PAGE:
Disc flinging (Scheibenschlagen) is practiced in several Vorarlberg communities on the first Sunday of Lent. Special discs made of alder or birch are mounted on 70-to-100 cm long hazel branches, made to glow in the so-called Vorfeuer (preliminary fire), and then shot off of the branches with the help of a small, tilted wooden bench. In a successful shot, the glowing disc traces a luminous arc through the dark night sky. Each shooter attempts to shoot his disc as far and/or as accurately as possible. As they shoot, statements are called out that mention specific people from the community by name- honoring them, making fun of them, or even exposing secret romantic liaisons. Disc flingers can often be young men, teens and schoolchildren, but are above all members of groups such as so-called fire guilds (Funkenzünfte).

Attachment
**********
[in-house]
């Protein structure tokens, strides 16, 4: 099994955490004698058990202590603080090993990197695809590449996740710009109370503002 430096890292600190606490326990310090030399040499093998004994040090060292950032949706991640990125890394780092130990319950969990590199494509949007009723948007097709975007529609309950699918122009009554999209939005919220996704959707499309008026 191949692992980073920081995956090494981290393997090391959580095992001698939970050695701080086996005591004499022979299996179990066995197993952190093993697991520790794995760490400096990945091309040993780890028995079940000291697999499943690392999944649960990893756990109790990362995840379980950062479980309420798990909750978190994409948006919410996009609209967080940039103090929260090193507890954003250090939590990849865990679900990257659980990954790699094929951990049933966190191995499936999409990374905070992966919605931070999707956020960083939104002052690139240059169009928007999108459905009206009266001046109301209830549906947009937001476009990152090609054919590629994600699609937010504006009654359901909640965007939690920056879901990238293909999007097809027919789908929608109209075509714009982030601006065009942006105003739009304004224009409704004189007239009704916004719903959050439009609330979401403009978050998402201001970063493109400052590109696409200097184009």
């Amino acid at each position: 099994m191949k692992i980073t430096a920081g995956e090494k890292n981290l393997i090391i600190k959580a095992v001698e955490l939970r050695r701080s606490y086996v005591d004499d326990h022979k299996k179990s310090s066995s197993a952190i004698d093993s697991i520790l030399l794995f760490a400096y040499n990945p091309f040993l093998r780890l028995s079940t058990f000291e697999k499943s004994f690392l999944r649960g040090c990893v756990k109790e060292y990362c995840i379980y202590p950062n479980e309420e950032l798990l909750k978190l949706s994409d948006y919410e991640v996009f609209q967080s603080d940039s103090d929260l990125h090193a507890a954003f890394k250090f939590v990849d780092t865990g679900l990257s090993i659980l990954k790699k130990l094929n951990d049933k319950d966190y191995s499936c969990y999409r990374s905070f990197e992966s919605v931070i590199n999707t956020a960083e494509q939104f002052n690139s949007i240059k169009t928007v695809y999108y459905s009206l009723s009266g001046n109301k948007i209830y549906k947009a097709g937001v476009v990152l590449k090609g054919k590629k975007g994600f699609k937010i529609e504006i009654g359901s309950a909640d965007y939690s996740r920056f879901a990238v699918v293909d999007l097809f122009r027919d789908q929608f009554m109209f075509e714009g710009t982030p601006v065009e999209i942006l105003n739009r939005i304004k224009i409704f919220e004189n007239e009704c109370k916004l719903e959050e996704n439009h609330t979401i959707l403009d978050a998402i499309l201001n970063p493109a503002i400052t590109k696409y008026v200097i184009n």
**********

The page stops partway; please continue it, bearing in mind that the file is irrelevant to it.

It is no longer possible to ascertain the exact origins of this practice. Historical sources on disc flinging exist from as far back as the 17th century, though these actually often describe bans on the practice due to its being a fire hazard. There are several 19th-century sources, however, that deal with disc-flinging out of an interest in folk traditions. In several communities, the sayings (Scheibensprüche) that are recited simultaneously with the discs launch have faded into obscurity. In Gortipohl, for instance, Scheibensprüche are documented up to the 1920s. But the communities of Beschling and Nenzing, on the other hand, have preserved them to this day.